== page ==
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Lecture 4

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Communication Studies
Baxter Moore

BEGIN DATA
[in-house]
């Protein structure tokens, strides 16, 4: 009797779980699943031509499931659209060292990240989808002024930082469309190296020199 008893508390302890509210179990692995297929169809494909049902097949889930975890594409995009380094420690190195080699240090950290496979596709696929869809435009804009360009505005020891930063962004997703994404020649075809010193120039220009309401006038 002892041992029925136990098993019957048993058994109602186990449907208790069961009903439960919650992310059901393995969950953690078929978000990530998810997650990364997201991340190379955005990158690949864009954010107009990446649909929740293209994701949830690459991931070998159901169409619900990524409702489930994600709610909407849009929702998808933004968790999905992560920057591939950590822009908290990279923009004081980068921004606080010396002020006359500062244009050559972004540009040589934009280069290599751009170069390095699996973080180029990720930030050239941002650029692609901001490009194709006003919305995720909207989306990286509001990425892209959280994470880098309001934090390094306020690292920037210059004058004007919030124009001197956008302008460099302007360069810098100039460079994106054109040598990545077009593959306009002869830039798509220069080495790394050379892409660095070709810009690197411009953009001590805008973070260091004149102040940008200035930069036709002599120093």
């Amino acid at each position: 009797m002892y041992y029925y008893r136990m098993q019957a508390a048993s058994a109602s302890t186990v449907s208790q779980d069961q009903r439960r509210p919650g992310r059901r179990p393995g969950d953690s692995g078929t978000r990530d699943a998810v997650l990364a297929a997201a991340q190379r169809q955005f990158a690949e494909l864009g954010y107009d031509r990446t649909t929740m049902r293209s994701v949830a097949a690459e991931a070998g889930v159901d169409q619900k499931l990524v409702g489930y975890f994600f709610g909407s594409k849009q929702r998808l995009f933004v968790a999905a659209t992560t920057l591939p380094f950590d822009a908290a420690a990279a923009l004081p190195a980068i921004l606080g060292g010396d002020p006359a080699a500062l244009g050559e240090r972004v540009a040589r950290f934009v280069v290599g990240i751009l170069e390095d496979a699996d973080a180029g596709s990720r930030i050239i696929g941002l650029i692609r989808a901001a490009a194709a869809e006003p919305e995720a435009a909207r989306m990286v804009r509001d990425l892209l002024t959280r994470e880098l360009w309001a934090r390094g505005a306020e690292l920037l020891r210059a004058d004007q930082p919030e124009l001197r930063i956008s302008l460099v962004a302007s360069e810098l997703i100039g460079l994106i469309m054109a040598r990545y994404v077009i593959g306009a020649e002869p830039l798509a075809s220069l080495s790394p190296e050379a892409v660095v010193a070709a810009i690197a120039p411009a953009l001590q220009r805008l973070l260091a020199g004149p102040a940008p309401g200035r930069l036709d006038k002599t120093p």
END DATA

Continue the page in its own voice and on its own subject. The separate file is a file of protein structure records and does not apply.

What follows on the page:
COMM2P20 Lecture4 October3rd,2012 IntroductiontoEthnographicResearch - See outline in Course Package - Ethnographic research (ethnography = “writing culture”) - Observation - Why observe? - Max Weber, “verstehen” = understanding or “seeing through the eyes of” - Attempt to understand the meaning of actions and events from the point of view of the participants - Need first to understand values, rules and roles in particular culture - Why all the fuss about this? You have to understand the nuances of particular cultures in order to understand what is going on in a particular scenario. - The head butt in soccer - you have to know a little bit about the rules of the soccer game in order to understand what is going on in the clip. & the values and the roles that guide that culture AND the individual participants - What to observe? - Analyzing observations - To understand a culture “from the inside” even though we as the researchers are outside that culture - We can observe as a total outsider (sometimes we don’t even have to be present to observe - we can use film) - But usually we want to observe in person - because observation means using all of your senses - Becoming a participant is often a good thing ResearchingAssignment2 - Conduct advanced research (and perhaps more after the event) - Conduct observation - Are you going to be a fly on the wall or are you going to participate - Are you going to be disguised? Or are you going to take notes in public, etc - How many years has this event been going on? Is it the biggest one yet? Etc - Interpret what you have seen/ heard/ tasted - Were these events originally celebrating something (like bringing in the grape harvest) or are they commercialized now? - Reservations: is there anything that may limit your interpretations - Then write up what you have observed (what?) - Interpret field notes (so what?) - Support your interpretation of field notes with other material gathered - Write first draft of the assignment - Let us know what your position is (whether you are an observer or an observer participant) - Why are we doing this study? What is the purpose of it - Conclusion that revisits thesis statement in light of observations, interpretations and reservations *Make reference to Berger in paper BritishCulturalStudies-StoreyChapter3 Storey(ch3) outlines key contributions made to British cultural studies approached by: 1. Richard Hoggart 2. Raymond Williams 3. E.P. Thompson 4. Stuart Hall & Paddy Whannell FromCulturalismtoCCCS - These writers paved the way for the emergence of a distinctly “British” approach to cultural studies and the study of popular culture - Typified by the research and writing conducted at the Centre for Contemporary Cultural Studies (CCCS) at the University of Birmingham in the English “midlands” RichardHoggart was founding director of the CCCS: - His own early work owed something to the Leavisites and the culture and civilization tradition - Education is the way to improve society - with proper education in great works (exposure to Shakespeare) - will produce a more literate and productive working / popular class - One big difference between Hoggart and Elitists’ is that he is actually observing the working class - he is not saying that popular culture in general is inferior to high culture, but the culture we are getting now is inferior to the old culture (the way that their parents lived their lives) - But there are certain important differences HoggardandWilliams - Hoggart, like Leavises, concerned by decline of popular culture in the face of mass, Americanized, culture; - He is comparing working class culture - But his “golden age” is working class culture of the 1930s, not fold culture of the 18th century - that is what’s being destroyed by this mass, Americanized, culture - Williams criticizes Hoggart for staying too close to Leavisite methods and assumptions (“enlightened minority, degraded mass”) - And is careful to distinguish between production and consumption of cultural goods - The meaning that people attach to the cultural goods that they consume, may rise above that commercial imparody - Williams insists on culture as “the lived experience of ‘ordinary’ men and women” (Storey, 48) EmphasisonCulture‘of’thePeople - E.P. Thompson’s approach to history, also focuses on the everyday lived experiences of ordinary people (see quotation in Storey, p 50-51) - Thompson views the working class as important
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